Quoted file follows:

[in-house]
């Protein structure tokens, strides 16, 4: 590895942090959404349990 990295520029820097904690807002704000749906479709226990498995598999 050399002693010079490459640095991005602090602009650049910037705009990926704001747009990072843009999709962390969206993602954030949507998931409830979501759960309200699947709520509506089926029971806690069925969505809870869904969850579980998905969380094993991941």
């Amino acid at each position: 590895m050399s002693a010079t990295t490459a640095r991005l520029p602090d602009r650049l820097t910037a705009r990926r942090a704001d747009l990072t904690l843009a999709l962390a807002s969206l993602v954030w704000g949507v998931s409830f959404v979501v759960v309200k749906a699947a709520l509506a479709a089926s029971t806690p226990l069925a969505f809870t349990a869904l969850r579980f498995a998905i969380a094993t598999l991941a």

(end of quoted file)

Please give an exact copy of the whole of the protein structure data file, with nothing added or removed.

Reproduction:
[in-house]
């Protein structure tokens, strides 16, 4: 590895942090959404349990 990295520029820097904690807002704000749906479709226990498995598999 050399002693010079490459640095991005602090602009650049910037705009990926704001747009990072843009999709962390969206993602954030949507998931409830979501759960309200699947709520509506089926029971806690069925969505809870869904969850579980998905969380094993991941």
């Amino acid at each position: 590895m050399s002693a010079t990295t490459a640095r991005l520029p602090d602009r650049l820097t910037a705009r990926r942090a704001d747009l990072t904690l843009a999709l962390a807002s969206l993602v954030w704000g949507v998931s409830f959404v979501v759960v309200k749906a699947a709520l509506a479709a089926s029971t806690p226990l069925a969505f809870t349990a869904l969850r579980f498995a998905i969380a094993t598999l991941a």